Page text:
Eat Trader Joe's

Published on July 10th, 2014 | by Jennifer Kaplan

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How To Make Trader Joe’s Meat Better

Trader Joe's Meat

Tell Trader Joe’s to stop selling meat that’s been given antibiotics.

A new campaign by CALPIRG needs your help to make Trader Joe’s meat better by getting rid of meat that’s been given antibiotics. The consumer action group is concerned that antibiotic-resistant infections are on the rise and warnings from the medical community are going unheeded. By the way, “Growth promoters,” the microdoses of everyday antibiotics given to livestock to fatten them, have been banned in Europe since 2006.

Related Reading: How To Avoid Antibiotics In Your Meat

CALPRIG, which has been working hard to get the Food and Drug Administration to act, has now launched a campaign to get stores and restaurants to do their part by ending meat purchases from factory farms that give daily doses of antibiotics to healthy livestock. CALPRIG hopes that if they can get stores and restaurants to stand up against the misuse of antibiotics, it will start to make more and more financial sense for factory farms to halt their worst practices.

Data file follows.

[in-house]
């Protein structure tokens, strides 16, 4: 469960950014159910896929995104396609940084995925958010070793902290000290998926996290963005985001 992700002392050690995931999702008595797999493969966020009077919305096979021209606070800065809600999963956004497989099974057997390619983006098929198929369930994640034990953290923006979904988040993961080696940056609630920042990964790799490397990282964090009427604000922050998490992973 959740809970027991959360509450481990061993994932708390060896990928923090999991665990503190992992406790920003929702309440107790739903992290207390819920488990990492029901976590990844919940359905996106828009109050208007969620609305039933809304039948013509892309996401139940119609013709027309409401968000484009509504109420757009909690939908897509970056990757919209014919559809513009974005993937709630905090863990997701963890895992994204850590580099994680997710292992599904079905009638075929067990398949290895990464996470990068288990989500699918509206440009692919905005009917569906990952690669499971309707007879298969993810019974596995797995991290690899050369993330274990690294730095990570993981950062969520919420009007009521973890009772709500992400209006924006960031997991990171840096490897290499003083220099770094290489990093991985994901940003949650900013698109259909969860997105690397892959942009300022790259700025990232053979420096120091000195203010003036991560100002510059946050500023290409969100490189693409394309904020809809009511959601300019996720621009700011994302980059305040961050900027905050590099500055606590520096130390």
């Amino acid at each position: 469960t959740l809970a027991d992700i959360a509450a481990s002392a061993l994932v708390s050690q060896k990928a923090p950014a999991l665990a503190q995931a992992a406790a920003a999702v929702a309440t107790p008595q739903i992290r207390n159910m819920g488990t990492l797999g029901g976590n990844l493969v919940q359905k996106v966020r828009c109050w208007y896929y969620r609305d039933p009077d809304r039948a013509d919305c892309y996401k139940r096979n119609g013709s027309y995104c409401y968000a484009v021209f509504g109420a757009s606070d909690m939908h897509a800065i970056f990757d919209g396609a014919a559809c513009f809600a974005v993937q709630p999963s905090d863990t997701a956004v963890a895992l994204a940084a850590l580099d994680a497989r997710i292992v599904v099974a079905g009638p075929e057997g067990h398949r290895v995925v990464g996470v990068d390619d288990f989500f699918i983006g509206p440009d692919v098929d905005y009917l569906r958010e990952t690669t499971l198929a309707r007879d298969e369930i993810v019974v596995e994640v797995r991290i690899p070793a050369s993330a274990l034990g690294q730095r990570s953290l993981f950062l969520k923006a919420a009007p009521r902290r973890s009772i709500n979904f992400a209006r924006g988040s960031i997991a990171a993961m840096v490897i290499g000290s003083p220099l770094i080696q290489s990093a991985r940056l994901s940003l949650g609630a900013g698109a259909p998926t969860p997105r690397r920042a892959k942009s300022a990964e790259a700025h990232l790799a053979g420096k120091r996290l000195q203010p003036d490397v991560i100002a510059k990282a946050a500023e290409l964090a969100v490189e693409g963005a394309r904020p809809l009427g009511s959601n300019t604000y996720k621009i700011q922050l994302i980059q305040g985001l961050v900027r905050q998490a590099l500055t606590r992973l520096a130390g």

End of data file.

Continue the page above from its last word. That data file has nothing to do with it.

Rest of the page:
Trader Joe’s, with its direct control of its suppliers and its history of taking socially responsible actions, is an ideal company to step up. But even they won’t act unless they hear from their customers.

They note that Trader Joe’s wouldn’t be the first company to commit to antibiotic-free meat — they’d be following in the footsteps of other companies like Chipotle and Chick-Fil-A. But as a national supermarket, they are ideally suited to drive this cause forward.

From a CALPRIG email:

Trader Joe’s has also been responsive in the past to consumer concerns: they sourced their private label products with non-genetically modified ingredients, and agreed not to sell genetically-engineered fish. And they already sell some antibiotic-free chicken and beef.

How can you help make Trader Joe’s Meat Better? You can join CALPRIG in calling on Trader Joe’s to stop selling meat that’s been given antibiotics by signing their online petition.

Image Credit: Creative Commons photo by flippinyank



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About the Author

Jennifer Kaplan writes regularly about sustainable food and wine, the intersection of food and marketing and food politics for EatDrinkBetter.com and is the author of Greening Your Small Business (November 2009, Penguin Group (USA)). She was been named one of The 16 Women You Must Follow on Twitter for Green Business. She has four kids, a dog, a hamster and an MBA - find her on .



  • http://www.calpirg.org Emily Rusch

    Thanks Jennifer! We really appreciate you helping to spread the word. We’re also building support for state legislation that would ban the use of antibiotics in animals that are not actually sick. You can learn more at http://www.calpirg.org or by following us on Facebook.

    • http://importantmedia.org/members/jkaplan/ Jennifer Kaplan

      Thanks Emily!

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